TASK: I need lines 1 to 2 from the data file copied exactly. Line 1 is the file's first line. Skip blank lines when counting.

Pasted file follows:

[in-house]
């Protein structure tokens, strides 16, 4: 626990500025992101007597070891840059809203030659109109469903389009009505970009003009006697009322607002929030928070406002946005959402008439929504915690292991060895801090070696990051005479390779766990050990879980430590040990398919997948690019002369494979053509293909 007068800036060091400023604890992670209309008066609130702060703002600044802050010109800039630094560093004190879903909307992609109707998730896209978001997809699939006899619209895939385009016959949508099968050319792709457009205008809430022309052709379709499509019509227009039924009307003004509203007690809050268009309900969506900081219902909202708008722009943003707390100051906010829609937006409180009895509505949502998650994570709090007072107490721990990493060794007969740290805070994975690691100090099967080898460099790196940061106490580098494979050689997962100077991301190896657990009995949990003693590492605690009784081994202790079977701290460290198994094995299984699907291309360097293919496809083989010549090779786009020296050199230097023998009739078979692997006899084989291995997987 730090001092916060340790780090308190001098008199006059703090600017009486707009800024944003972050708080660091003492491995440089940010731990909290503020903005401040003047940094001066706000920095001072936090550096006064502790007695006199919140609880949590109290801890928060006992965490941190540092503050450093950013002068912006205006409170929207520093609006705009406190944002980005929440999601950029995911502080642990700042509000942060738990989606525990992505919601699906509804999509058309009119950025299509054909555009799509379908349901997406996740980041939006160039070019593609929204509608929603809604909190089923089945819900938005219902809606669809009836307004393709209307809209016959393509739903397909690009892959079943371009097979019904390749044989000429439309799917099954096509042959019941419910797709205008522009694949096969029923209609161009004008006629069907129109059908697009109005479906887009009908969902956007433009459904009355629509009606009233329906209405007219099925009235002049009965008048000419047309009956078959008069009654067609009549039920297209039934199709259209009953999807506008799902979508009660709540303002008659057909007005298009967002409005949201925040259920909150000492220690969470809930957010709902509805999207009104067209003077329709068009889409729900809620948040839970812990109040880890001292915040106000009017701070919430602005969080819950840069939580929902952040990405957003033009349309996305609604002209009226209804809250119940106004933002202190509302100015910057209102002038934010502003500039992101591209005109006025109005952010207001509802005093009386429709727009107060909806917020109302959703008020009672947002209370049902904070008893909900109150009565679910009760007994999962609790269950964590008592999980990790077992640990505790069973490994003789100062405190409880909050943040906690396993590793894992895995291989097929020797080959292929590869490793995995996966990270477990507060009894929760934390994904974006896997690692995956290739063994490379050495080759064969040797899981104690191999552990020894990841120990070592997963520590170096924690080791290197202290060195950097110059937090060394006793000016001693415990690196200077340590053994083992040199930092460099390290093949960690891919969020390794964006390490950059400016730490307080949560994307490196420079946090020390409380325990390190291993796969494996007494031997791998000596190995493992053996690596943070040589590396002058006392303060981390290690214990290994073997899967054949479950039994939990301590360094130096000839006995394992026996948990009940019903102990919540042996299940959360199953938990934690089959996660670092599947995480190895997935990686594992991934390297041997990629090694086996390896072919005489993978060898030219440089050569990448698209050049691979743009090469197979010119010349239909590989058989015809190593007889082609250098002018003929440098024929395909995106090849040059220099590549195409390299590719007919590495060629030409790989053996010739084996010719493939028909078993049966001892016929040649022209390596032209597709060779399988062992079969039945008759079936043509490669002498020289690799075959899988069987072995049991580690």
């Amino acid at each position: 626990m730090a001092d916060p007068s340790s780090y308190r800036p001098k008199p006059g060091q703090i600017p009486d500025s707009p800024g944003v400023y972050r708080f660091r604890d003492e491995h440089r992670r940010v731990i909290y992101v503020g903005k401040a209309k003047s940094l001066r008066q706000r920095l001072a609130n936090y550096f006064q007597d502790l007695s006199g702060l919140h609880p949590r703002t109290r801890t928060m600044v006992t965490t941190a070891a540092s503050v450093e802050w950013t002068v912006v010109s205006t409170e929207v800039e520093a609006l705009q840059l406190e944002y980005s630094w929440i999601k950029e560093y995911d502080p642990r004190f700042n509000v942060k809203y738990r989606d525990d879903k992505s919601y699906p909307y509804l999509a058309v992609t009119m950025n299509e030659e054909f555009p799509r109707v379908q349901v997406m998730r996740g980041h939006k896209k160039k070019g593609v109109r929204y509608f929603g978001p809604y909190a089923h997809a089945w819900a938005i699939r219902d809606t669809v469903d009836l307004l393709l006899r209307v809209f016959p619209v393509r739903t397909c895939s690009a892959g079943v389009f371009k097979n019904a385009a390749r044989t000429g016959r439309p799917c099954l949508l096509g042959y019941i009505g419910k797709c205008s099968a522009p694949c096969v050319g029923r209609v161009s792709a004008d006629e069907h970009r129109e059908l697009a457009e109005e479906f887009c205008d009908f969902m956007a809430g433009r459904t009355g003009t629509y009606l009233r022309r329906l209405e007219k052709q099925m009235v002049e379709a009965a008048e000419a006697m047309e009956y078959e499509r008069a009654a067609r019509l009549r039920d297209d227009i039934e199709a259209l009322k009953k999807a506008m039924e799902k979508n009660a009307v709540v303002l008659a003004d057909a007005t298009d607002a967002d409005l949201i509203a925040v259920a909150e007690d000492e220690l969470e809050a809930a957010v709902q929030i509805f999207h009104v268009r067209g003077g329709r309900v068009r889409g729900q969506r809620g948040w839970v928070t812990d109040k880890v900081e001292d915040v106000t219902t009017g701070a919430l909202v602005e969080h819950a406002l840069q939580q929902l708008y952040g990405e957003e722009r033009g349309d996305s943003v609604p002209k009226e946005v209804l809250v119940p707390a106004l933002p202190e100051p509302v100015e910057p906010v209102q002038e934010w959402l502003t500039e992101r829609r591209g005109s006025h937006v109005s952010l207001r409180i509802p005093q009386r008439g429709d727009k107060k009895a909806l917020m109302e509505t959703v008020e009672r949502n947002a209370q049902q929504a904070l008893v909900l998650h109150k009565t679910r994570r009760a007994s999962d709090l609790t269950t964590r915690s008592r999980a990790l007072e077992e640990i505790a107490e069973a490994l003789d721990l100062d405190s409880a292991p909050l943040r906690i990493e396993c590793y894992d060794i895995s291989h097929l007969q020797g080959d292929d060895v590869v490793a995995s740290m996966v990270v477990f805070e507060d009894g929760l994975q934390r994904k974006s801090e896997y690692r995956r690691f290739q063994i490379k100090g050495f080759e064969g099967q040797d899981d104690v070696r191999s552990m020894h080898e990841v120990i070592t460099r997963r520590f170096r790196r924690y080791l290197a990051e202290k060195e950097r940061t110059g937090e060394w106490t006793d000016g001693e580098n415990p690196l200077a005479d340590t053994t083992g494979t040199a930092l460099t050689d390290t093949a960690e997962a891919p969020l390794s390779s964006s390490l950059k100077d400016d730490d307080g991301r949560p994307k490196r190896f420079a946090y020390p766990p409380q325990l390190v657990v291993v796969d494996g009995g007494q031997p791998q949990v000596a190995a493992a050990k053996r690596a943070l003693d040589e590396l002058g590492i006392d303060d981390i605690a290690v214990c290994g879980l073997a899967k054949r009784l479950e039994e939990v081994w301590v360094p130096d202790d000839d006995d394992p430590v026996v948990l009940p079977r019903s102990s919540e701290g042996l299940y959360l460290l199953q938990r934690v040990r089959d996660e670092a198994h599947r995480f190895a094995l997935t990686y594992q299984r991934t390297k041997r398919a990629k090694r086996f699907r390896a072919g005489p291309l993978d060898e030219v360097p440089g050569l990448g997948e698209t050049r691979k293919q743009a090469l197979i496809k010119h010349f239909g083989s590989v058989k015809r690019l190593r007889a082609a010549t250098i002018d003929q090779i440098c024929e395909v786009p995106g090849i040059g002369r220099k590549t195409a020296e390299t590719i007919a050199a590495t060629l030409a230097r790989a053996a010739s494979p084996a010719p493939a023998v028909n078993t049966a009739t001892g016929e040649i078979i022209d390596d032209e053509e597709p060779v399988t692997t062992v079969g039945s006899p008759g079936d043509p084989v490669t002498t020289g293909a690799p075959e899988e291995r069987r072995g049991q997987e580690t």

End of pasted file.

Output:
[in-house]
């Protein structure tokens, strides 16, 4: 626990500025992101007597070891840059809203030659109109469903389009009505970009003009006697009322607002929030928070406002946005959402008439929504915690292991060895801090070696990051005479390779766990050990879980430590040990398919997948690019002369494979053509293909 007068800036060091400023604890992670209309008066609130702060703002600044802050010109800039630094560093004190879903909307992609109707998730896209978001997809699939006899619209895939385009016959949508099968050319792709457009205008809430022309052709379709499509019509227009039924009307003004509203007690809050268009309900969506900081219902909202708008722009943003707390100051906010829609937006409180009895509505949502998650994570709090007072107490721990990493060794007969740290805070994975690691100090099967080898460099790196940061106490580098494979050689997962100077991301190896657990009995949990003693590492605690009784081994202790079977701290460290198994094995299984699907291309360097293919496809083989010549090779786009020296050199230097023998009739078979692997006899084989291995997987 730090001092916060340790780090308190001098008199006059703090600017009486707009800024944003972050708080660091003492491995440089940010731990909290503020903005401040003047940094001066706000920095001072936090550096006064502790007695006199919140609880949590109290801890928060006992965490941190540092503050450093950013002068912006205006409170929207520093609006705009406190944002980005929440999601950029995911502080642990700042509000942060738990989606525990992505919601699906509804999509058309009119950025299509054909555009799509379908349901997406996740980041939006160039070019593609929204509608929603809604909190089923089945819900938005219902809606669809009836307004393709209307809209016959393509739903397909690009892959079943371009097979019904390749044989000429439309799917099954096509042959019941419910797709205008522009694949096969029923209609161009004008006629069907129109059908697009109005479906887009009908969902956007433009459904009355629509009606009233329906209405007219099925009235002049009965008048000419047309009956078959008069009654067609009549039920297209039934199709259209009953999807506008799902979508009660709540303002008659057909007005298009967002409005949201925040259920909150000492220690969470809930957010709902509805999207009104067209003077329709068009889409729900809620948040839970812990109040880890001292915040106000009017701070919430602005969080819950840069939580929902952040990405957003033009349309996305609604002209009226209804809250119940106004933002202190509302100015910057209102002038934010502003500039992101591209005109006025109005952010207001509802005093009386429709727009107060909806917020109302959703008020009672947002209370049902904070008893909900109150009565679910009760007994999962609790269950964590008592999980990790077992640990505790069973490994003789100062405190409880909050943040906690396993590793894992895995291989097929020797080959292929590869490793995995996966990270477990507060009894929760934390994904974006896997690692995956290739063994490379050495080759064969040797899981104690191999552990020894990841120990070592997963520590170096924690080791290197202290060195950097110059937090060394006793000016001693415990690196200077340590053994083992040199930092460099390290093949960690891919969020390794964006390490950059400016730490307080949560994307490196420079946090020390409380325990390190291993796969494996007494031997791998000596190995493992053996690596943070040589590396002058006392303060981390290690214990290994073997899967054949479950039994939990301590360094130096000839006995394992026996948990009940019903102990919540042996299940959360199953938990934690089959996660670092599947995480190895997935990686594992991934390297041997990629090694086996390896072919005489993978060898030219440089050569990448698209050049691979743009090469197979010119010349239909590989058989015809190593007889082609250098002018003929440098024929395909995106090849040059220099590549195409390299590719007919590495060629030409790989053996010739084996010719493939028909078993049966001892016929040649022209390596032209597709060779399988062992079969039945008759079936043509490669002498020289690799075959899988069987072995049991580690």